I don't know what people owning or not owning a particular language has to do with it. Does that dismiss the point that there are sounds that you cannot replicate after a certain age?
 
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I don't think I every espoused linguistic knowledge I don't even have any training I just looked up some stuff while studying another language and wondering what the answer was to a basic question why is it so impossible for any older person to speak a new language correctly. However my basic knowledge was not improved in your paragraph. If the age is not by 12 for which someone must learn to speak as I say without an accent but you say native like, then why don't you just tell us what that age is? If it is not phonemes that they are unable to replicate then also what is it?

I don't know what people owning or not owning a particular language has to do with it. Does that dismiss the point that there are sounds that you cannot replicate after a certain age?

I will stick to your questions as they appear.

The critical period is between 0 and 7, but some say it ends at 5, or when a child begins to use particular linguistic structures (as an indicator). If I were to write out for you all of the factors that might account for all of the difficulties adult learners have, it would take entire volumes. I didn't set out to do this and I think it isn't a reasonable request. If you're interested, there is a huge mass of data on the internet or in your local library. Here is a light introduction to the topic. You can do further searches for the names mentioned in the article: it's kind of a top-ten of the important authors and researchers in the fields mentioned. Bibliographies are your friend.

The fundamental reason older people have trouble learning new languages is the same reason why they have trouble with almost anything that is entirely new and again, I haven't the time (or inclination) to detail this further. It is searchable and there are reams of information about learning - not just language - as an adult. Finally, age in and of itself has nothing to do with making sounds or the ability to do so and pronunciation is only one aspect of learning a language. I would claim that generally, people fail to learn languages simply because they aren't devoted to the task. It takes daily work - I mean literally a couple of hours a day minimum - to see significant growth and even then over months. So, motivation is key and then of course is quality instruction and opportunity to use the target language in a meaningful way.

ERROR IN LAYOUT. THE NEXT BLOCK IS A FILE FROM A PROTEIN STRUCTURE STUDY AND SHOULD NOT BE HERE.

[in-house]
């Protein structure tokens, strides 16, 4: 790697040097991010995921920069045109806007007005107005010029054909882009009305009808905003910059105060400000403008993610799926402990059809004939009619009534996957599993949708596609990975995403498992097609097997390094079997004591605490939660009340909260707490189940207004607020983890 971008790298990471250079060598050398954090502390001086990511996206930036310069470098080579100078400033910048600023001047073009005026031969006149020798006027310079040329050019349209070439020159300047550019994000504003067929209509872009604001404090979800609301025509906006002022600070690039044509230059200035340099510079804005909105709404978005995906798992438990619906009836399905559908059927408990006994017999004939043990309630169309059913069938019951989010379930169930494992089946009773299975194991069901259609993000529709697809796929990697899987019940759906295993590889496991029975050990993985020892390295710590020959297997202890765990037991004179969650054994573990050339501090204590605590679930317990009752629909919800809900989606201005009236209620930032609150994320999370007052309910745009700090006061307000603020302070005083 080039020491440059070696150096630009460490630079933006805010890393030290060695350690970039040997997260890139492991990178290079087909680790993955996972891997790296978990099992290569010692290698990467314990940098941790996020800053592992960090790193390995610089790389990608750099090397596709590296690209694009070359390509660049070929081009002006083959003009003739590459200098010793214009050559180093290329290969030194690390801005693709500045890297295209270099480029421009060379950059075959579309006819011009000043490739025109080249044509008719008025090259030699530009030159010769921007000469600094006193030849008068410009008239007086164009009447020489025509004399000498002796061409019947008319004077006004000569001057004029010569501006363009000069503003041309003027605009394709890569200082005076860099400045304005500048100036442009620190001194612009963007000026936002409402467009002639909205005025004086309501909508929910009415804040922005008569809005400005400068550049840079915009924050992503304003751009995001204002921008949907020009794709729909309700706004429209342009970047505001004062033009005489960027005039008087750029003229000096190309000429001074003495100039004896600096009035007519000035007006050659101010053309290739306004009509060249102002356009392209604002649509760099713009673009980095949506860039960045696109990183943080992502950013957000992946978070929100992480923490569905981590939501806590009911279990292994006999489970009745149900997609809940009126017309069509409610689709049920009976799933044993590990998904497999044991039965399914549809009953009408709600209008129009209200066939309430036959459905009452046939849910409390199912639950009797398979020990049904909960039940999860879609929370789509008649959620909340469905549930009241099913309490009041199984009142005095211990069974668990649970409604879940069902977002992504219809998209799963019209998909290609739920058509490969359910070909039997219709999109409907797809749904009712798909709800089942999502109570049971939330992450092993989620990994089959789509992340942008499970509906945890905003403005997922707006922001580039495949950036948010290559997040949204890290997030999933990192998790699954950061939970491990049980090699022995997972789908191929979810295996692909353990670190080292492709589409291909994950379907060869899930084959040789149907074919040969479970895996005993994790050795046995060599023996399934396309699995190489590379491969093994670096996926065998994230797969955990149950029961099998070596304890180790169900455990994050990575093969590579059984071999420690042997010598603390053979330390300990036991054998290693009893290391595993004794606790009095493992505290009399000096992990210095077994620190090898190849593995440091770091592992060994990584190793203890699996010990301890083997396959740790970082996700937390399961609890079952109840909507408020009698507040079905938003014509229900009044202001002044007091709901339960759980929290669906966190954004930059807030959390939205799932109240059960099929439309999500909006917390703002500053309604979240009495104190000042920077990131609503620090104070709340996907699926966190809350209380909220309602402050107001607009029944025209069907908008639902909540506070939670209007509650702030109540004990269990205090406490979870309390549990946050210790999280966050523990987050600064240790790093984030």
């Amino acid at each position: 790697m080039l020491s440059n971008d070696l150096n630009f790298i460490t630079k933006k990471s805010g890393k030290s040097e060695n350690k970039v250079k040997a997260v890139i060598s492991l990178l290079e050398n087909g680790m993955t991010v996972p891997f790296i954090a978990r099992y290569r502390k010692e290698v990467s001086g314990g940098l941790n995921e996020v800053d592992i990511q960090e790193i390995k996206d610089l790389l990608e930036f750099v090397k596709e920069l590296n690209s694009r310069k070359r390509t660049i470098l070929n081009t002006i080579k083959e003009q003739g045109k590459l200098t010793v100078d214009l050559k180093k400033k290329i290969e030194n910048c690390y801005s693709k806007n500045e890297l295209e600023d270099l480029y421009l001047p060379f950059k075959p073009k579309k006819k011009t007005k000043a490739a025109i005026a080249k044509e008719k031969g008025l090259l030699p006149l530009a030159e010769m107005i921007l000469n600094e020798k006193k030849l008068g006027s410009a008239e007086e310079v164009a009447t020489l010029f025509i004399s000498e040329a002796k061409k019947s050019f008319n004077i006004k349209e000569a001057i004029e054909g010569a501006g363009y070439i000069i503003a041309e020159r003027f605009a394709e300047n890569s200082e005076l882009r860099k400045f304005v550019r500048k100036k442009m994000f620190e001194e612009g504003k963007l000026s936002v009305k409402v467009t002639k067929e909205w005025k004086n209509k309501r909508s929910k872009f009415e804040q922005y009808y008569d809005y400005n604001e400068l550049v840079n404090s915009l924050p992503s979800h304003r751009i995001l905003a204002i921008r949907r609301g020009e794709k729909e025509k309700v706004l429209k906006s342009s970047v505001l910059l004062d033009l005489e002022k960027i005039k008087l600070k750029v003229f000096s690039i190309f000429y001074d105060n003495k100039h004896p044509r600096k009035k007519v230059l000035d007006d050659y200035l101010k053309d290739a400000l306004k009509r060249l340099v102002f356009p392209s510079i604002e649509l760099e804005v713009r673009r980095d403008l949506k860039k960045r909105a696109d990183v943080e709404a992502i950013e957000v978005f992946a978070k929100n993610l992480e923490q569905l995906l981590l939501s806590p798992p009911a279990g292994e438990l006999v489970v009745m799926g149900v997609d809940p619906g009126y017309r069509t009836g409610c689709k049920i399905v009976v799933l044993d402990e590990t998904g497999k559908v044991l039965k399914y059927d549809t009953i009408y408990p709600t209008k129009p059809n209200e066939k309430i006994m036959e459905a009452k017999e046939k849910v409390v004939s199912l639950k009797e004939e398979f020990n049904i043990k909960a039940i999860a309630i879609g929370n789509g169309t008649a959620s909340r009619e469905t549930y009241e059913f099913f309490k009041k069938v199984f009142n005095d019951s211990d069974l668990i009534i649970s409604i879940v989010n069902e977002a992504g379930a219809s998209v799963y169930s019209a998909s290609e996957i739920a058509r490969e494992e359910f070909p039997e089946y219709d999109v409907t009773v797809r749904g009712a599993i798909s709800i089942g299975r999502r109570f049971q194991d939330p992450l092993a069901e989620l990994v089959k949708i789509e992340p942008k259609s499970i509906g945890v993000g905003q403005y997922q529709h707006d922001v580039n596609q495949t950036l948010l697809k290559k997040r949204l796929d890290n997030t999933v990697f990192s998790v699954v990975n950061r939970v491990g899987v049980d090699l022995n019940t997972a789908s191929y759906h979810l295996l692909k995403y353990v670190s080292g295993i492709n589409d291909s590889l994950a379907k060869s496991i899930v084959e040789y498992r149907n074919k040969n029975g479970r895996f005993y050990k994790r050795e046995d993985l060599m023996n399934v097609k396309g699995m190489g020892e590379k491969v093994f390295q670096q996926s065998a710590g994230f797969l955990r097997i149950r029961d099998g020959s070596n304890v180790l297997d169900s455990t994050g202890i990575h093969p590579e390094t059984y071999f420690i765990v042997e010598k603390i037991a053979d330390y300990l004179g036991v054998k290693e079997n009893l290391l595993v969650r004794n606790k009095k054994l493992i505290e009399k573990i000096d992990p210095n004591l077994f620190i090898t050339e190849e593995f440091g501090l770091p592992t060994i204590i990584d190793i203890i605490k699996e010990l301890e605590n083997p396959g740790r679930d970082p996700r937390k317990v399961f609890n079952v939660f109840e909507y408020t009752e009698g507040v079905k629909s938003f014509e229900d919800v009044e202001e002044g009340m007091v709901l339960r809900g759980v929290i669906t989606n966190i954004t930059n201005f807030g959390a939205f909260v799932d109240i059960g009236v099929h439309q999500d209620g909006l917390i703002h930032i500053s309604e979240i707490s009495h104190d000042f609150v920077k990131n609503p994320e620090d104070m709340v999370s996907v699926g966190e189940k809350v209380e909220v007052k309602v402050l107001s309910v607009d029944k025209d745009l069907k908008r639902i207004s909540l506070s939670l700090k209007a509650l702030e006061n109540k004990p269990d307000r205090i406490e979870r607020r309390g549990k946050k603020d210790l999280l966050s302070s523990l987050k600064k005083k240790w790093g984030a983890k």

I don't and didn't mean to come off sounding like a prick, but your post needed correction, plain and simple. I also have learned languages (non-Romantic) as an adult and am well aware of how hard it is. But it's tough for everyone who missed the critical period. If you really want to do it, you can, but honestly, most people don't set realistic, achievable goals, don't want it bad enough, lack quality instruction, lack intrinsic motivation and have nowhere near enough opportunity to approach even moderate fluency let alone bilingualism. I only mentioned "ownership" of language because it is a frame: most people believe that only Germans speak German, for example, when the truth is that anyone who learns German speaks German. I know that sounds something like a tautology, but again, as a healthy, optimistic frame of mind, it makes sense to think that way.

You're starting point is self-defeating: by "wondering what the answer was to a basic question why is it so impossible for any older person to speak a new language correctly", you have set yourself up to fail. I have outlined the major hurdles people face, but all of those can be overcome.
 

erek

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Here is boot log:

Event[25]:
Log Name: MPSSLog
Source: micctrl
Date: 2018-07-05T11:31:08.302
Event ID: 20
Task: N/A
Level: Error
Opcode: Info
Keyword: Classic
User: N/A
User Name: N/A
Computer: DESKTOP-B4ET9RR
Description:
Timeout node 0 From state MIC_BOOT to state MIC_ONLINE. Current state: MIC_BOOT

Event[26]:
Log Name: MPSSLog
Source: micctrl
Date: 2018-07-05T11:31:08.302
Event ID: 50
Task: N/A
Level: Error
Opcode: Info
Keyword: Classic
User: N/A
User Name: N/A
Computer: DESKTOP-B4ET9RR
Description:
Exception during: System.Exception: Timeout node 0 From state MIC_BOOT to state MIC_ONLINE. Current state: MIC_BOOT
at MpssLib.Host.WaitForTransition(UInt32 node, mic_status FromState, mic_status ToState)
at MpssLib.Host.WaitForAllTransitions(List`1 list, mic_status FromState, mic_status ToState)
at MpssLib.Host.Start(List`1 BootList)

I don't see any difference with verbose logging enabling. I also tried to send "micctrl -l mic0" during boot, but just got full screen of symbols without sense.

UPD: difference is that log output goes directly to console. So above is the full log.

Slaventus86 would you be interested in selling your Larrabee for $700-800 USD?